Devil’s Hole pupfish (Cyprinodon diabolis)

KingdomAnimalia
PhylumChordata
ClassActinopterygii
OrderCyprinodontiformes
FamilyCyprinodontidae
GenusCyprinodon (1)
SizeLength: up to 25 mm (2)

Classified as Vulnerable (VU) on the IUCN Red List (1) and listed as Endangered on the U.S. Endangered Species Act 1967 (3).

Found only in a single desert spring in Nevada, USA, this tiny fish has the most restricted range of any vertebrate (2). The smallest of all pupfish, this unique species lacks pelvic fins and the distinctive barring so common among other pupfish (2) (4). The fins are large and rounded with dark edges, and the dorsal and anal fins are located far back on the body (5). As with all pupfish, the sexes of this species are differently colored. Males are silvery with iridescent neon-blue sides, which change to metallic green or golden under different angles of light (4) (6). The female is smaller and more yellowish-brown, with the young resembling females (4) (7).

Confined to Devil’s Hole, which is a deep, isolated pool in Ash Meadows, part of the arid Death Valley region of Nevada, USA (3) (7). The entire population feeds and breeds in an area of approximately 20 square metres (8).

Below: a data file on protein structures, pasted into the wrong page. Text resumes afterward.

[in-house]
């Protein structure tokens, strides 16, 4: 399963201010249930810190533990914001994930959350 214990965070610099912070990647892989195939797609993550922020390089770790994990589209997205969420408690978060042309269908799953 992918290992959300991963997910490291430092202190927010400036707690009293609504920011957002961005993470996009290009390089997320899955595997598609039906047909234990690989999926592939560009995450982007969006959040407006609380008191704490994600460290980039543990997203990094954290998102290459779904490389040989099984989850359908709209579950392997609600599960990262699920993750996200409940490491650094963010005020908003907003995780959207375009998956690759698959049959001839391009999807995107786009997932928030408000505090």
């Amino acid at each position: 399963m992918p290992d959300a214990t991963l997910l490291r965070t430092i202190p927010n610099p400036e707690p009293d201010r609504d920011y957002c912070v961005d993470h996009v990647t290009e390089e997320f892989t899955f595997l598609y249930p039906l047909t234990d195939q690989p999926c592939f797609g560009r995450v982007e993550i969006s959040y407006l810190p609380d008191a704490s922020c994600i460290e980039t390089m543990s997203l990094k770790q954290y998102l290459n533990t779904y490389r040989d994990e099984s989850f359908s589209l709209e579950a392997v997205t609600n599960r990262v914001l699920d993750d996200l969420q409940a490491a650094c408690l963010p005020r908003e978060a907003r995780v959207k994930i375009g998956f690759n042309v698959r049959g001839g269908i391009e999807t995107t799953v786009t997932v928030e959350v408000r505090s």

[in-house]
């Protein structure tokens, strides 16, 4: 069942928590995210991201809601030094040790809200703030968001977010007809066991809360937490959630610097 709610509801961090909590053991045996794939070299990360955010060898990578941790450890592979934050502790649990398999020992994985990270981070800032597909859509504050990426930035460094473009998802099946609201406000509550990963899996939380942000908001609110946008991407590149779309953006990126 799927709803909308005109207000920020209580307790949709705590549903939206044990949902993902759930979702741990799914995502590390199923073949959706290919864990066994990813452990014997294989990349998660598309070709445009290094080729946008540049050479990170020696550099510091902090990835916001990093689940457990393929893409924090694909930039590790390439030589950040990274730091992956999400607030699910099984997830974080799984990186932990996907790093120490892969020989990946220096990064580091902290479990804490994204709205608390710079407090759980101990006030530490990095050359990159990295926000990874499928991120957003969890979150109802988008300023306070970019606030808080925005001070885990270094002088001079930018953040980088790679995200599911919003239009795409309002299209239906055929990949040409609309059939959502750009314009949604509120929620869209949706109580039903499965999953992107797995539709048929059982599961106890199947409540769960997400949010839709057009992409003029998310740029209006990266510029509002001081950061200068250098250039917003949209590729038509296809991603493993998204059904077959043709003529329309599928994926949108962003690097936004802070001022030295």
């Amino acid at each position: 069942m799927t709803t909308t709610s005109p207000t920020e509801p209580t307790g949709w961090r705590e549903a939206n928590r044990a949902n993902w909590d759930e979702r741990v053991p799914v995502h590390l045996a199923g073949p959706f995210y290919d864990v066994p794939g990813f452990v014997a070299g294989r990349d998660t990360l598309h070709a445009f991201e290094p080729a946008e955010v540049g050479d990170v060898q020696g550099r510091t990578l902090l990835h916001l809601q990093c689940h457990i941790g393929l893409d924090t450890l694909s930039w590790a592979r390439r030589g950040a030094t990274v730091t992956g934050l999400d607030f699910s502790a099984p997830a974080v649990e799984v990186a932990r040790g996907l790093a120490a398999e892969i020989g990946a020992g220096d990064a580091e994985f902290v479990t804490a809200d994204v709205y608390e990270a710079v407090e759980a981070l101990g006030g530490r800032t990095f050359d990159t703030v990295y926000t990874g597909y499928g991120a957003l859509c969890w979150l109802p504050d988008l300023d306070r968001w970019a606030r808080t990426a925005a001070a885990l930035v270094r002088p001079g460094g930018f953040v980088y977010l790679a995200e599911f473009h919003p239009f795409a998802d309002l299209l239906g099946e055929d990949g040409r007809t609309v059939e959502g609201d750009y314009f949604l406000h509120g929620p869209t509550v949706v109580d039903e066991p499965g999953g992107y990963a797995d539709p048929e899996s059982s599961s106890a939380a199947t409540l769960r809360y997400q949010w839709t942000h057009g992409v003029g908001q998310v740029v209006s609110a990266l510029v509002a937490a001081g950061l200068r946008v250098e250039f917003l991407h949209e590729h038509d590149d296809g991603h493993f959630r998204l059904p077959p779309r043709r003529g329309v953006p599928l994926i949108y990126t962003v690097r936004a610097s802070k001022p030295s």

Devil’s Hole is a rock-bound spring pool that lies about 15 metres below the land surface, constituting a limestone rock shelf about 0.3 metres below the water surface and a very deep subterranean reservoir (4) (7). This species occupies the upper 30 metres of the pool, frequenting the limestone shelf, which provides sunlight exposure and access to food, as well as a site for spawning (3) (7). The water temperature stays a constant 32 to 34 ºC (4) (7).

This diurnal fish feeds on algae, diatoms, and invertebrates (3). Mating is polygynous, following a consort-pair mating system in which the male closely follows behind an egg-bearing female for up to one hour, with the pair periodically descending to spawn in the algae (4) (7). Males will prevent other male competitors from interfering by blocking the intruder with his body but exhibits little aggressive behaviour (7). Although capable of breeding throughout the year, most of the species’ reproductive effort is concentrated in April and May (4). It takes an average of seven days for eggs to hatch, with the young reaching sexual maturity eight to ten weeks later (7), but growth and development are dependent on food supply (3). This fish rarely lives for longer than 12 months (7).